The Early Years -- 1876 - 1900
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From the moment Alexander Graham Bell yelled those famous words, "Come here Mr. Watson, I want to see you!", the business of providing telephone service was off and running. Soon after that fateful day of March 10, 1876, Bell and Watson were demonstrating the instrument.
In July of 1877, the Bell Telephone Company was formed by Gardiner Hubbard. The Charles Williams shop made the first telephones under the direction of Watson, who in effect was the Research and Development Department of the company. Alexander Graham Bell opted out of the day-to-day managing of the company and traveled to England, staying for over a year. By the end of 1877 there were three thousand telephones in service.
In mid-1878, Hubbard named Theodore Vail, the Superintendent of the Railway Mail Services as the new general manager of the Bell Company. This one decision alone would become lead to the basic foundation of what would become the giant monopoly, the "Bell System." The Bell company had 10,000 phones in service at this time.
Vail fought any and all the competition with vigor. Indeed, over the course of twenty years, the Bell Company would fight over 600 lawsuits...and win ALL of them.
Vail also expanded the business from the New England area west to the towns and cities of the United States. Coupled with these new exchanges, he developed long distance service to connect them. Vail left the company in the late 1880s, but returned in the early 1900s to guide the Bell System to even greater successes as a company that provided, "Universal Service" to anyone wanting a telephone.
Although Western Union refused the offer of Hubbard to buy all the rights to the patents in 1876, they now realized their tremendous mistake and in December of 1877, using Elisha Gray's patents set up the American Speaking Telephone Company. This was clearly an infringement on the Bell patents. Western Union had actually commissioned Thomas Edison to help in the venture and he developed a carbon-button transmitter that was superior to the Bell transmitter.
In 1878 a manual switching board was introduced that allowed many phones to be connected through a single exchange. The first switchboard was located in New Haven Connecticut. Interestingly enough, the first switching board operators were teenage boys. With the invention of the switchboard, exchanges opened rapidly across the country. Because of the fierce competition, some cities actually had two telephone exchanges.
Knowing Western Union had a better transmitter, Bell introduced a newer, better transmitter than Edison's, with the help of two inventors: Emile Berliner and Francis Blake. In September 1878, the Bell Company filed suit against Western Union. To put this suit in perspective consider that Western Union was a giant. The Bell Company was still a small fledgling company. Against the odds, the Bell Telephone Company won the suit.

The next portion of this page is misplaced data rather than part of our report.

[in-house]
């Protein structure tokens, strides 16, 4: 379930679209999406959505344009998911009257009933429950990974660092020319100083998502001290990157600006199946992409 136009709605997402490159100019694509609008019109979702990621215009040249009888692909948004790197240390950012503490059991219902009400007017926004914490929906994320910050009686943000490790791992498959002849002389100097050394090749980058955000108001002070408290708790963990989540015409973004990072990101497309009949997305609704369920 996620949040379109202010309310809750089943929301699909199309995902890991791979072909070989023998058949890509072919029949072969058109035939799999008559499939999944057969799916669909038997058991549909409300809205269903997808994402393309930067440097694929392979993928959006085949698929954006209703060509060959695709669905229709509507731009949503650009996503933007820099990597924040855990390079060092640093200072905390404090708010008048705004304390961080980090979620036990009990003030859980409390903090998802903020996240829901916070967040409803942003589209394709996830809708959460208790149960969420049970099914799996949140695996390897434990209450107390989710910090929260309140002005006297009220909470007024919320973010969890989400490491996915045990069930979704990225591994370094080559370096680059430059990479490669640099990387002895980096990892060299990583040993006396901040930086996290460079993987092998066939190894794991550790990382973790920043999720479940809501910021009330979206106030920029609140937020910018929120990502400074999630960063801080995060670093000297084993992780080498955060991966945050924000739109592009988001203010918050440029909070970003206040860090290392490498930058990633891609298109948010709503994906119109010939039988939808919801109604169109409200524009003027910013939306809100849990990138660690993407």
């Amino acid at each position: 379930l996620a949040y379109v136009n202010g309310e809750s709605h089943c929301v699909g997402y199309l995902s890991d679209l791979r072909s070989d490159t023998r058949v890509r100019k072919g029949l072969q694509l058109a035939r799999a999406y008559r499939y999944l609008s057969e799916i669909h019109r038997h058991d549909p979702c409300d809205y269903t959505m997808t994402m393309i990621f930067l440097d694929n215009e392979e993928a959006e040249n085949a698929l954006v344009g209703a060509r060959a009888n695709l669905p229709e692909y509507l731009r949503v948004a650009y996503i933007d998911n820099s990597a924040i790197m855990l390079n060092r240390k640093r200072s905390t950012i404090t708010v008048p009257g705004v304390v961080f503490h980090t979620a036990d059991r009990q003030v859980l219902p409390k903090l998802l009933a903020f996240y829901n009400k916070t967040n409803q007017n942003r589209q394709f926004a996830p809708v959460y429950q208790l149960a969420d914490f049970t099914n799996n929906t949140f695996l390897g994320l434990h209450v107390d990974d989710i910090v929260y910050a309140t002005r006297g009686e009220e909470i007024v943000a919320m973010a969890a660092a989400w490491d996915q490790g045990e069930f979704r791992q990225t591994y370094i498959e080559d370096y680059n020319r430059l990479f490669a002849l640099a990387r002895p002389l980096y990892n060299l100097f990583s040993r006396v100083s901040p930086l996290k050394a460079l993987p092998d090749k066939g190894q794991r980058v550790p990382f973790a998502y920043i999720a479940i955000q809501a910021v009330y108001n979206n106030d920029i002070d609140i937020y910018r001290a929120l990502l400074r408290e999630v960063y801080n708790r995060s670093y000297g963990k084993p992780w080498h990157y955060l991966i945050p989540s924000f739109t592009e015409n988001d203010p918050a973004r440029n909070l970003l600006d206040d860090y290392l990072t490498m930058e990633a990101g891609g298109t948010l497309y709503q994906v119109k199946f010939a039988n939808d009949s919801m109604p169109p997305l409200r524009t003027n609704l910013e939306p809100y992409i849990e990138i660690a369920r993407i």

An agreement was reached in November of 1879 the Western Union Company gave up all its patents, claims, network and inventory of 56,000 phones (a Western Union phone at right). In return, they would receive 20% of the rentals over the next seventeen years--the life of the Bell patents. With this victory, a new company was chartered; the American Bell Telephone Company.
The company flourished in the 1880s. In 1881, American Bell purchased controlling interest in the Western Electric Company. This is interesting for two reasons. First, Western Electric Company was Elisha Gray's Electrical Supply Company. In fact, it was originally "Gray and Barton." Second, this is the company that supplied phones to Western Union. In 1882, Western Electric became the sole supplier to the Bell Companies.
Also in the 1880s the first "metallic" circuits were installed. Simply put, this was an upgrade from one-wire to two-wire circuits. The change was due to the tremendous "noise" and interference over the one-wire grounded lines.
An interesting turn of events happened in 1891. A Kansas City Undertaker by the name of Almon Strowger tired of waiting for operators to answer the phone to make connections. So, he invented an "automatic" telephone that "dialed" a number with the push of buttons--early push button phones. He formed the Automatic Electric Company. This was a major development and it happened outside the Bell Companies.
With the Bell patents running out in 1893 and 1894, and the public tiring of Bell's monopolistic behavior, the era of "Independent Telephony" was born. Almost overnight, hundreds of smaller companies built phones and installed systems all over the country. And most all of those systems were in smaller towns and rural communities--areas in which the Bell company had no interest.
As the new century dawned, the Bell company had 800,000 phones in service compared to 600,000 in independent territories. The figures tell a story. With public distrust of the Bell company and the independents aggressively expanding--even into Bell operating territories, the Bell companies were starting to feel the heat. By 1903 and for a time, these independents had more subscribers than Bell.
1927-28 Montgomery Ward Catalogue
Another third and separate advancement was the availability to farmers to build their own telephone plants with their own phones, wires and switchboard. Many of these systems, "cooperatives" were put into service and served these rural customers for years.
Indeed, the new century was going to put a real strain on the Bell companies. But the telephone industry was exploding.